Holiday Management Guide
Managing employee holidays is considered a tricky task in HR departments - and for good reasons. Employees often want to take leaves on occasions where it’s not suitable. Moreover, multiple employees could want to take time off simultaneously, which is not feasible for small- or medium-sized businesses.
Managing holidays is a challenge for most organisations, especially smaller ones. But it doesn’t have to be. With the right pieces of knowledge, you can make sure managing holidays is never a problem in your organisation again.
Here’s a brief guide to help you effectively manage your employee’s holidays.
First things first; why are holidays important?
Any immature HR department could think of completely forbidding holidays in its organisation, thinking holidays aren’t necessary. But that’s not the case; holidays are crucial for employees to maintain their work-life balance.
If employees don’t get time off from work when they need it, they may suffer from stress and anxiety. It will leave them with a lousy productivity factor, and they will underperform. Put, even if you think you’re making the most out of your employees by not letting them take holidays, you are getting the opposite.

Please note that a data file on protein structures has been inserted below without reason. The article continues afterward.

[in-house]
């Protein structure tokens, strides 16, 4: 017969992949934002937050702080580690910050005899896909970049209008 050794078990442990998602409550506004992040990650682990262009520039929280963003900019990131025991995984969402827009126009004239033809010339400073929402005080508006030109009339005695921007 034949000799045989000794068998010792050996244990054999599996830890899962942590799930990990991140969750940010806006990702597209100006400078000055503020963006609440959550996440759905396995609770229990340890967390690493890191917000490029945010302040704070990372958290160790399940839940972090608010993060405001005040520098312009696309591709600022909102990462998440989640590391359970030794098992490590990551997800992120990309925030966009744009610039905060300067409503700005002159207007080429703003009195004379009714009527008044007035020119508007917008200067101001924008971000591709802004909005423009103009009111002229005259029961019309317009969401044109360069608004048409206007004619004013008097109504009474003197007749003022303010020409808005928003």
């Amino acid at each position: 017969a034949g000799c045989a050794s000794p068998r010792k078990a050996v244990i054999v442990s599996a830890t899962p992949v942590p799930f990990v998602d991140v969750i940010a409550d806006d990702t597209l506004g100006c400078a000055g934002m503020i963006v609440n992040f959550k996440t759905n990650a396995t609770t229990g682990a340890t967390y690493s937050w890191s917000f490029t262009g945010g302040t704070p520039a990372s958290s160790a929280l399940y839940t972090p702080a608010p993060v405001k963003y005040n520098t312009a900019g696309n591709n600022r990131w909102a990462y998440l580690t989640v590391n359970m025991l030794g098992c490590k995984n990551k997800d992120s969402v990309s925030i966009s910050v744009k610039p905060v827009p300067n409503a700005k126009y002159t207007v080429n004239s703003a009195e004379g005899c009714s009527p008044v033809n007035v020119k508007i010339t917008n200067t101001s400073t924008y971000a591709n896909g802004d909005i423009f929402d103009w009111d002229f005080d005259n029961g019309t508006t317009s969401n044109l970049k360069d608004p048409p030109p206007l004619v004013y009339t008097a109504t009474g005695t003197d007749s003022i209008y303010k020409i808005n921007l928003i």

How long can the holiday duration be per year?
Granting holidays isn’t just your organisation’s good gesture; it’s a necessity by law. You have to give a specific minimum holiday duration per year to your employees to stay away from potential lawsuits.
While the precise holiday duration may vary from organisation to organisation, the requirement by law for an employee who works five days per week is 28 days. Simply put, you have to grant 28 days of per-year holiday to a full-time employee of your organisation. If the employee works for fewer days per week, you can calculate the exact holiday duration by multiplying the number of workdays by 5.6. For example, if an employee works three days per week, their per-year holiday duration would be 16.8.
However, note that 28 days is the maximum legal duration of holidays per year, even if an employee works six days per week.
It can be challenging to calculate the holiday duration for each employee manually; there are many ways to calculate how long it should be without doing everything manually. Using a free tool, such as our free holiday entitlement calculator, can be a great way to save time and work out exactly how much time off each of your employees is entitled.
Creating a detailed holiday policy
A detailed, transparent, and easily accessible holiday policy is crucial for any organisation. It provides your employees with easy-to-access, valuable information about holidays and saves you from potential legal issues.
There are several things you need to address in your policy. But here are a few noteworthy vital points.
- Communicate how many days off can your organisation allow per year. Keep legal information in mind while constructing this point.
- If there needs to be a minimum buffer duration between holidays, make it clear in your policy.